This decision “marginalizes [Muslim kids]," said Valprim. "The other children will start to ask themselves: Why isn’t my schoolmate eating his lunch?”

Muslim leaders across France have criticized the decision. “[It is] a provocation,” said Abdallah Zekri of the French Council of the Muslim Faith. He said the decree would only continue to heighten discord in France between Muslims and non-Muslims.

The mayor in Chalon lauded the court's decision on Twitter, calling it a "victory for secularism." 

The mayor’s plan to eliminate non-pork alternatives is not the first piece of legislation to limit freedom of expression in public schools. A 2010 federal law forbade students from wearing any “conspicuous sign” of religion. The law came under similar heated debate in France between those who adamantly believed in secularism and those who felt it was specifically targeted at Muslim girls who wore headscarves.

Efforts have been made by French educational authorities to institute programs teaching young children about Islam in order to prevent misconceptions. A group of Muslim mothers in France have launched a campaign to teach young children about diversity of religion.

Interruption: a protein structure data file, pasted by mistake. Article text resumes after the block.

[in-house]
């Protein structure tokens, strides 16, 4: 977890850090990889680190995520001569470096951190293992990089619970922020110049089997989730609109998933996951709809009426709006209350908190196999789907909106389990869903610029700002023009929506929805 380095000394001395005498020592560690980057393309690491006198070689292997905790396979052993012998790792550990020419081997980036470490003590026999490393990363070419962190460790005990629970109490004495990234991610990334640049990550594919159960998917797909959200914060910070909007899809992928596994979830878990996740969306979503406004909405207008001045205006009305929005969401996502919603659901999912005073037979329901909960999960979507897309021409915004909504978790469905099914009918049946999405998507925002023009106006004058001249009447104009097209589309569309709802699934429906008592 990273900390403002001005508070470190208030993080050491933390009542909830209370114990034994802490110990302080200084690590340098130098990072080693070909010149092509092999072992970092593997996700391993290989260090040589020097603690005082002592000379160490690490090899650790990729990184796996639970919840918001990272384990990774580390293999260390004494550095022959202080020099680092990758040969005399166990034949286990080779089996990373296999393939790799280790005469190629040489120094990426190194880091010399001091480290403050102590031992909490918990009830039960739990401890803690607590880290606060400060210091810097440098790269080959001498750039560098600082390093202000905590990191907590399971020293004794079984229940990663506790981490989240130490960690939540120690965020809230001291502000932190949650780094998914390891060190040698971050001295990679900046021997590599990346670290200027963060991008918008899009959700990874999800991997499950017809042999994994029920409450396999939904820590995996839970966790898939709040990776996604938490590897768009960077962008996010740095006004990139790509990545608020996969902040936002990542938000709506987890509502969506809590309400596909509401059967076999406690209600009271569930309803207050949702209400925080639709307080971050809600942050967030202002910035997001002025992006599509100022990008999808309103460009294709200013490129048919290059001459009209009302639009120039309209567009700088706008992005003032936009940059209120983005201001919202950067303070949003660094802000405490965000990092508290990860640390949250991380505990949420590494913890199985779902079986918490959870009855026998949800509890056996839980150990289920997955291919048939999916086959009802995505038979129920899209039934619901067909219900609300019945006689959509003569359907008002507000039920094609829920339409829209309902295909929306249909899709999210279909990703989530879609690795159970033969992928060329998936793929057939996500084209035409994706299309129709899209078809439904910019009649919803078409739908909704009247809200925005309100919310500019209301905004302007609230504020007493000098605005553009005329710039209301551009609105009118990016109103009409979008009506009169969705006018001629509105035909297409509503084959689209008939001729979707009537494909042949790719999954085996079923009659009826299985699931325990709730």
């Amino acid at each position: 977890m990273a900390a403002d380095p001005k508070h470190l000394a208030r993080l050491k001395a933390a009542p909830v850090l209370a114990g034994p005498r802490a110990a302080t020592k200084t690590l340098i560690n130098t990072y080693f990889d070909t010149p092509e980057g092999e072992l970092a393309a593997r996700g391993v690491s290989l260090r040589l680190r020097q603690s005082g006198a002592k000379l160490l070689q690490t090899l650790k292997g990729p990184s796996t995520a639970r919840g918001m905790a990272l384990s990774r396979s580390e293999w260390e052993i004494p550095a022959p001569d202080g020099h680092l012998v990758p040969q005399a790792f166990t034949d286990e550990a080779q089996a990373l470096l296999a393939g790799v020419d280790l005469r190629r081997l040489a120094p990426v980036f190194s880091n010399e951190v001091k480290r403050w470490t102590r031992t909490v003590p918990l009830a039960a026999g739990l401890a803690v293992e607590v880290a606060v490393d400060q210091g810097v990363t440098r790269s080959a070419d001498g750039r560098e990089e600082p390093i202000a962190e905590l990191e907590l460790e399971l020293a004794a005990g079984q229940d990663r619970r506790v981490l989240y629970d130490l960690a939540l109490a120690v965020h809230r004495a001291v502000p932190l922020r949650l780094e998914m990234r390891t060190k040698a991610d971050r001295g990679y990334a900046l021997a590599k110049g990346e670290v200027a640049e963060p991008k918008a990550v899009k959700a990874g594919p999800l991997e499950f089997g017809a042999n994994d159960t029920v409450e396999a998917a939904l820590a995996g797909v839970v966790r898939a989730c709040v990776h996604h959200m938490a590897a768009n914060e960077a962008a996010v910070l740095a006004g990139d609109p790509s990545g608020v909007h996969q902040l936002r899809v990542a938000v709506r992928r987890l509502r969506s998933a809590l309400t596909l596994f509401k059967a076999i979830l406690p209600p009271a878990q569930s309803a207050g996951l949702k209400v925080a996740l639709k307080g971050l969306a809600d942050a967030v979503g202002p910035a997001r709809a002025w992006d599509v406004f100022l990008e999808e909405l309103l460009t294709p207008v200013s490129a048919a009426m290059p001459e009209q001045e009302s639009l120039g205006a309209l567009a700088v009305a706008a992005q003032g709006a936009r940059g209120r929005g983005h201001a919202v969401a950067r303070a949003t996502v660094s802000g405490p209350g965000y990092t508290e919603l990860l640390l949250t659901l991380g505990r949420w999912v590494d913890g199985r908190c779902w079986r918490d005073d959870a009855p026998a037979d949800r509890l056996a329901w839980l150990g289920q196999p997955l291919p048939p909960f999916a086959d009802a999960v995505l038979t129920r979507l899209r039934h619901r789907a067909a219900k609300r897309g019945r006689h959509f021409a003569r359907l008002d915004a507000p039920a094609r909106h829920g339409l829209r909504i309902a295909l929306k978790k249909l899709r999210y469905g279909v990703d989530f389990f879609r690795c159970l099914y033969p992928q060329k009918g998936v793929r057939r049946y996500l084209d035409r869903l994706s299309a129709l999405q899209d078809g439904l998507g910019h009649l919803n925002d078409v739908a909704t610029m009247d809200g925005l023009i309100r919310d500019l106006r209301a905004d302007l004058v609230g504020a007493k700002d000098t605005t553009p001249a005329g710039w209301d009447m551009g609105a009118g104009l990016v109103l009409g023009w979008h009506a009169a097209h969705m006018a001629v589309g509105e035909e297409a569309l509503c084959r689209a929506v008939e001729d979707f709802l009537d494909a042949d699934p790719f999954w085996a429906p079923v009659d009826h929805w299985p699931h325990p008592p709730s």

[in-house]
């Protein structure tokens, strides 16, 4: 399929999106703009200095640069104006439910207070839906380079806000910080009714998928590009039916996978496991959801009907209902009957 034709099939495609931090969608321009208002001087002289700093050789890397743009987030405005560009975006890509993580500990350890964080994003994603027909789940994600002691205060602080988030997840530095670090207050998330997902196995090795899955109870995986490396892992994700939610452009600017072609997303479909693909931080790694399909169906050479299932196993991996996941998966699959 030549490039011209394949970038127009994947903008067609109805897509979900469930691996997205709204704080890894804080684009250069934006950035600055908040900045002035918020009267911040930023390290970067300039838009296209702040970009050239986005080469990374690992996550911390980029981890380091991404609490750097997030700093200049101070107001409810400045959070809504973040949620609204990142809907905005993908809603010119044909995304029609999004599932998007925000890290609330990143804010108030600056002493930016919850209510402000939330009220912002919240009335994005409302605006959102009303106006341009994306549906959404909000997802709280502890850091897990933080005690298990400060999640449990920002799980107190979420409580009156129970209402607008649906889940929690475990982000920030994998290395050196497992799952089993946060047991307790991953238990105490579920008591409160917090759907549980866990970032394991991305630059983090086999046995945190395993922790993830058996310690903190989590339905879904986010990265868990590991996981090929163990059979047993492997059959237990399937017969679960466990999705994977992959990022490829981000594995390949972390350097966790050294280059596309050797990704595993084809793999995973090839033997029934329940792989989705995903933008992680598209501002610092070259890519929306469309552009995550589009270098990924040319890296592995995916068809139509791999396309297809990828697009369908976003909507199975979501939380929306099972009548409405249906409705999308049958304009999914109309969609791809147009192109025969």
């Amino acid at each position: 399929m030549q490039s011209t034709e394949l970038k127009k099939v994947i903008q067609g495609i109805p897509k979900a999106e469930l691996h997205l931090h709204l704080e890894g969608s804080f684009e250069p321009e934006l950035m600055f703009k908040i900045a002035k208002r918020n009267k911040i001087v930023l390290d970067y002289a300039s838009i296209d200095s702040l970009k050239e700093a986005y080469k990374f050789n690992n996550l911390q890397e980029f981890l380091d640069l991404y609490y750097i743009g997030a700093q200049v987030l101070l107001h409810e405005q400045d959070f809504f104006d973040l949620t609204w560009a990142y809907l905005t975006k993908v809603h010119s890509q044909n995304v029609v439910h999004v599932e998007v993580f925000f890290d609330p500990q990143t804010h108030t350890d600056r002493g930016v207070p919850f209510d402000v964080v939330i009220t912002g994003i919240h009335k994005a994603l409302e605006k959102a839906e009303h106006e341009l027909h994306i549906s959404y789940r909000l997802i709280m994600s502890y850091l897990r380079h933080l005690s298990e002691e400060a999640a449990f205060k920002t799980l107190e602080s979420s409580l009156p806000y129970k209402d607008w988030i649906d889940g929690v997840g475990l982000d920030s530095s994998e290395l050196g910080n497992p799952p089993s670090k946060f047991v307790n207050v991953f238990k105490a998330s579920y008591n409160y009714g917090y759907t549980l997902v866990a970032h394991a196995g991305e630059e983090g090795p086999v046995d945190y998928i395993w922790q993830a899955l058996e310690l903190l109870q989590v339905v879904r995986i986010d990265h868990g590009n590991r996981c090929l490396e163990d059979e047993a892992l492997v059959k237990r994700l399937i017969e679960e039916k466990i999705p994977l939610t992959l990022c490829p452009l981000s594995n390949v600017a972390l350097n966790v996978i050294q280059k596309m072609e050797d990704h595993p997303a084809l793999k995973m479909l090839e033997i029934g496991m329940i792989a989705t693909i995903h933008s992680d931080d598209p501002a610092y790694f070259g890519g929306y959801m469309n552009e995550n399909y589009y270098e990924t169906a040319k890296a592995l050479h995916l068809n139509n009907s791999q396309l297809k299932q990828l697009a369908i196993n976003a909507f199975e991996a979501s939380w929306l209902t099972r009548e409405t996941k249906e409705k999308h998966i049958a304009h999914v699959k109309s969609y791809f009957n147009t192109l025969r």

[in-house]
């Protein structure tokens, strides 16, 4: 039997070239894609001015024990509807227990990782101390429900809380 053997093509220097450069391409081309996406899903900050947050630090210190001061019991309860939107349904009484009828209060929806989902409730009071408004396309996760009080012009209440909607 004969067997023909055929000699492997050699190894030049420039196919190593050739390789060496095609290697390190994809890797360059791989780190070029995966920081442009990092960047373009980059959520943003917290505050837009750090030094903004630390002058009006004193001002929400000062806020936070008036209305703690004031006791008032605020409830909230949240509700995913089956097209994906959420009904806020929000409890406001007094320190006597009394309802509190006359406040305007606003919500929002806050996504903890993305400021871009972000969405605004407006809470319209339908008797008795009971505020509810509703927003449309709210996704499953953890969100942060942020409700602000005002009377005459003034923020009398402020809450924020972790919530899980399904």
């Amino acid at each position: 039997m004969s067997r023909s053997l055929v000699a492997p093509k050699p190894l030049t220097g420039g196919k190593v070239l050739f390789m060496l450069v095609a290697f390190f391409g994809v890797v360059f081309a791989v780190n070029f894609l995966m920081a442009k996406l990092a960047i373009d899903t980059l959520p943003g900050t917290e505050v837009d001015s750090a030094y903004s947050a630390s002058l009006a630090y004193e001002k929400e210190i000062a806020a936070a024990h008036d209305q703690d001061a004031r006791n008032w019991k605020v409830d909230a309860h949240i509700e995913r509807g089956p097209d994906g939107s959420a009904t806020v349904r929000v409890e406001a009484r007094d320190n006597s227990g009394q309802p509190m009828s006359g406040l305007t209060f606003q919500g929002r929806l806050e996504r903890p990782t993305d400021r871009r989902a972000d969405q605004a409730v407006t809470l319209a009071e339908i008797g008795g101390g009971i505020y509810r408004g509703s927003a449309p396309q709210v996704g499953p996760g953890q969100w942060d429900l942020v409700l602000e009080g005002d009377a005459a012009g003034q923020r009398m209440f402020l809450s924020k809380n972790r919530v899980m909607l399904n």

Secular laws forbid census-takers from asking about religion, but experts estimate that around 4.7 million Muslims and half a million Jews live in France, making it the European nation with the largest populations of both groups.

Chalon in particular has a large Muslim community, and the mayor estimated 40 percent of the students in the school district ate no meat at school because it was not prepared halal, or in accordance with Shariah law. Critics have suggested that Muslims simply pack their own lunch, but the school forbids this practice for hygiene reasons. In a city of 50,000 people, there are four mosques to accommodate the Muslim population.

When the mayor first ran for office, he courted the Muslim population, coming to Muslim homes, businesses and mosques, according to Valprim. “He leaned on the support of the Muslim population, he was elected in large part thanks to Muslims,” said Valprim. The mayor launched the school lunch initiative a couple of years after his first election, hoping to garner support from a growing far-right electorate.